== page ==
It's All Politics
3:33 pm
Mon September 17, 2012

Obama, Romney In Tug Of War Over China Trade

Originally published on Sun October 21, 2012 4:04 pm

President Obama kicked off the week in the battleground state of Ohio, where he spent much of the time Monday talking about China.

His administration filed a new trade complaint against China with the World Trade Organization on Monday. The White House is challenging Chinese subsidies for auto parts.

Republican Mitt Romney's campaign has been criticizing the administration for not taking a tougher line against Chinese trade practices. Romney dismissed the new trade complaint as "too little, too late."

Getting tough on China has been part of Romney's stump speech from the beginning. But last week, speaking in Northern Virginia, he went into more depth than usual. It was the first rally after his contentious press conference about Libya, and he turned his attention to China.

Not only did he promise to label China a "currency manipulator" on his first day in office. Romney also accused China of stealing American technology and intellectual property.

"Did you know they even have an Apple store?" Romney said at a rally. "It's a fake Apple store; they sell counterfeit Apple products. This is wrong. We're gonna crack down on China when they manipulate their currency, when they steal our goods, when they don't protect our intellectual property. We're gonna make sure that China understands we mean business. Trade is gonna work for us, not just for them."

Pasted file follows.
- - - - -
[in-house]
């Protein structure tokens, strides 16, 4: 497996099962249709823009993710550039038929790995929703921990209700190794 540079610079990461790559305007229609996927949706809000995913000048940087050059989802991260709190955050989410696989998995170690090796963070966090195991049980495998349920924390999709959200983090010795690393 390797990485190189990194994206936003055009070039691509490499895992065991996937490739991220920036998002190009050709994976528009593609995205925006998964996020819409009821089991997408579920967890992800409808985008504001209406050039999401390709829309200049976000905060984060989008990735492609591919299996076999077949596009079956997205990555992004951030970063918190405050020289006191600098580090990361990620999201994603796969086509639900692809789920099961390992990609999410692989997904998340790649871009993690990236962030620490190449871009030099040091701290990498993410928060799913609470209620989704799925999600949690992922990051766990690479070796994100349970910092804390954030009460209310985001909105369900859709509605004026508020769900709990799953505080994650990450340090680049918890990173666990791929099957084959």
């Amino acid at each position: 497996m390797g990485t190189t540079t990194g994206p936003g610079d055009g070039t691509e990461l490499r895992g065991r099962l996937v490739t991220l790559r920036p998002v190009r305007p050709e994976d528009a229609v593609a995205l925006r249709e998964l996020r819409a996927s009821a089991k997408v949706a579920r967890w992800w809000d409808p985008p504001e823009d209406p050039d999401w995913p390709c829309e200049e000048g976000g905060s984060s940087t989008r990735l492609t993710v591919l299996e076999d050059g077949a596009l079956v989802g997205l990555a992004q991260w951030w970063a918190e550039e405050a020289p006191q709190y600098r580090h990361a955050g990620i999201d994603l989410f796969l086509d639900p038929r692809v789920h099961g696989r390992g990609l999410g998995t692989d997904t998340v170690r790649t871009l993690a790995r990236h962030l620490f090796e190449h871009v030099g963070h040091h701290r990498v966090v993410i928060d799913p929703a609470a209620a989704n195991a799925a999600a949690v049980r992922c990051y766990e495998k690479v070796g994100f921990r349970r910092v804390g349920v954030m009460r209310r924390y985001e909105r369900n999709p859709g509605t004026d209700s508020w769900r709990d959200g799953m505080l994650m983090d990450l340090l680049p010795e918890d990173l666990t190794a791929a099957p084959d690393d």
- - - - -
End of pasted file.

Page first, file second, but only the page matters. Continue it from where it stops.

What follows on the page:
On his weekly podcast, he hit the same theme, saying, "In 2008, candidate Obama promised to take China to the mat. But since then he's let China run all over us."

And the Romney campaign released an ad accusing Obama of letting American jobs slip away to China.

The U.S. has lost manufacturing jobs since Obama took office. But since 2010, manufacturing has grown steadily in the U.S., one of the few bright spots in this economy.

The Obama campaign released an ad of its own late last week accusing the Romney team of hypocrisy, saying: "Romney's never stood up to China. All he's done is send them our jobs."

Democrats point out that Romney has profited from Chinese companies, both during his work in the private sector at Bain Capital and in investments he has maintained since he left the firm. A U.S. court found at least one of the companies Romney profited from was guilty of copying patented technologies.

In the middle of this tug of war, the Chinese weighed in. China's state run Xinhua news agency published an editorial saying that Romney could ignite a trade war if he follows through on his rhetoric.